• Combination of Chinese Herbs Plus Antiviral Entecavir Proves Effective
  • Caesarians Reduce Infection of Newborns When Mothers Have High Viral Loads
  • Combined Antiviral and Interferon Treatment Effective in Those Under Age 30
  • New Tenofovir Formula May Lead to Less Bone Loss and Kidney Problems
  • HBV Mutation Found Only in Men May Explain Their Higher Rates of Liver Damage
  • Sumo Wrestlers Found to Transmit HBV Infection
  • Taiwan’s Hepatitis B Immunization of Infants Reduces Hepatitis B by 90%
  • Tenofovir Reverses Severe, Decompensated Cirrhosis

HBV Journal Review
October 1, 2013
Volume 10, Issue 10
by Christine M. Kukka 

Study Finds Only 21% of Hepatitis B Patients Are Treated Correctly

A new study, examining how well San Francisco primary care providers care for their patients infected with the hepatitis B virus (HBV), finds most fail to screen them for liver cancer or regularly evaluate their viral load or hepatitis B “e” antigen (HBeAg) status, though medical guidelines require annual or semi-annual testing.

The study, published in the September 2013 issue of the journal Digestive Diseases and Sciences, surveyed doctors who provide care through a safety net program to many uninsured patients. They were asked how well they thought they followed current medical guidelines, and then patient medical records were analyzed to assess the true quality of care.

Of the 148 doctors surveyed, 79% claimed to follow medical guidelines and monitor patients’ liver health every 6 six 12 months. However, patient medical records covering the last 12 months showed substandard care.

  • • Only 75% of patients had their alanine aminotransferase (ALT) levels, which shows liver damage, tested in the past year.
  • • Only 51% had their viral load (HBV DNA) tested.
  • • Only 51% had been screened for liver cancer (either with an alpha fetoprotein test or some type of liver imaging). This test should be performed annually, and doctors are at risk of medical malpractice if they do not screen patients for cancer.
  • • HBeAg tests were performed in only 29% of patients.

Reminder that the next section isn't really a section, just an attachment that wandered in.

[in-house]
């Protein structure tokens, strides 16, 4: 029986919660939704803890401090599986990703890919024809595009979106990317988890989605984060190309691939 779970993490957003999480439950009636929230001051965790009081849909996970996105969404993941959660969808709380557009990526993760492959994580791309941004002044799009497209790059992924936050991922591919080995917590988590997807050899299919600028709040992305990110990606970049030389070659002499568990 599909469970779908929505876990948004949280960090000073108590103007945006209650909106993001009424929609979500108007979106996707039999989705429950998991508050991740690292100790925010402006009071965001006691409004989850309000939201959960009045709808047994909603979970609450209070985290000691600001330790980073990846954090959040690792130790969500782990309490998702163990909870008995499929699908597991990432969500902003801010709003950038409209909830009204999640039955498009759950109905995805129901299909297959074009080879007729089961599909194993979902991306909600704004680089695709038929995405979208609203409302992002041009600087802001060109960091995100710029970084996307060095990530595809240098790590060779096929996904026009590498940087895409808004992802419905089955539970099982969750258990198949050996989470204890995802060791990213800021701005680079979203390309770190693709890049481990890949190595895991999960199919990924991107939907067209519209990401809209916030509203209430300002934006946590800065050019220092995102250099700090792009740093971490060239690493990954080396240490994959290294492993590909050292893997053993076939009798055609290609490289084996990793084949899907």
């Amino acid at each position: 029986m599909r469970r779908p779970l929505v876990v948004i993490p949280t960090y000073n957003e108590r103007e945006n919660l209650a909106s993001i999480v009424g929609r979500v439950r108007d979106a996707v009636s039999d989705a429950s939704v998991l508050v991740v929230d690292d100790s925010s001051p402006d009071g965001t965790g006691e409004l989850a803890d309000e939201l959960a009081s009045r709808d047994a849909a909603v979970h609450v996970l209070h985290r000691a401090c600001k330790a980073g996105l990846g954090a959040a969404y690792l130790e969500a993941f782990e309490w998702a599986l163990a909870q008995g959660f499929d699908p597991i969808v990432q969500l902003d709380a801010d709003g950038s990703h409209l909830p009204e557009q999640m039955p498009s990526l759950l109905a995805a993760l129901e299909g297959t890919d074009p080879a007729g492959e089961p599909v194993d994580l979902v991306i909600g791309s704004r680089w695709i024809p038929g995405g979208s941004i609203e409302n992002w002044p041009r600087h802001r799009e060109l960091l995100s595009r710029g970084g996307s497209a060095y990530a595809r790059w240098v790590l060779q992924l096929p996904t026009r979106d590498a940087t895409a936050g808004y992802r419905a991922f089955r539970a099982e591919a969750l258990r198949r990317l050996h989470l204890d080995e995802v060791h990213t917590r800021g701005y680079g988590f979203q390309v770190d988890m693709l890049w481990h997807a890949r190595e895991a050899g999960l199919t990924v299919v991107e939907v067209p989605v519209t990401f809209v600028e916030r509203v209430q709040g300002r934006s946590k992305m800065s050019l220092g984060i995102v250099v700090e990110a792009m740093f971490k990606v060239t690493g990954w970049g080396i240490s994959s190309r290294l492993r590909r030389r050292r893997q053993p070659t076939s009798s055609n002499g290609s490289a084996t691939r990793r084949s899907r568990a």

• • Only 32% of the hepatitis B patients had been immunized against hepatitis A, another guideline requirement, to protect them from another liver infection.

Bottom line, researchers found that only 21% of patients had been monitored properly in compliance with current hepatitis B guidelines. Forty-three percent of doctors were not familiar with medical guidelines for hepatitis B management and only 73% answered all questions about hepatitis B correctly.

There was also a racial bias regarding which HBV-infected patients were screened for hepatitis C and HIV. Doctors tended to test African-American and Latino patients for hepatitis C (48% and 44% respectively) at a higher rate than they tested whites and Asian-American patients (34% and 31%.)

The study suggests that fear of malpractice—more than knowledge of current practice guidelines—may drive doctors to perform the required liver cancer screenings each year. Also, the researchers suggest that hepatitis B public education initiatives, spearheaded by the San Francisco Hepatitis B Free Campaign, may have contributed to better monitoring of Asian-Americans because it raised awareness among the public and their providers.

“These findings highlight the importance of targeted provider education to improve overall care,” for hepatitis B, the researchers from the University of California, San Francisco, suggest.

Continue reading about this and additional HBV related studies

Join Hep B United, CDC DVH, HBF, AAPCHO and CDC NPIN for a Twitter Chat!

Mark you calendars! Join Hep B United,CDC Division of Viral Hepatitis , HBF, AAPCHO and CDC NPIN for a Twitter Chat on Tuesday, November 19th, 3pm EST to discuss the Know Hepatitis B campaign and what Hep B United, partners and coalition members are doing to raise awareness and increase hepatitis B testing and vaccination among Asian Americans and Pacific Islanders (AAPIs). Hepatitis B is the leading cause of liver cancer and a major health disparity among AAPIs who are disproportionately impacted by HBV. Continue reading "Join Hep B United, CDC DVH, HBF, AAPCHO and CDC NPIN for a Twitter Chat!"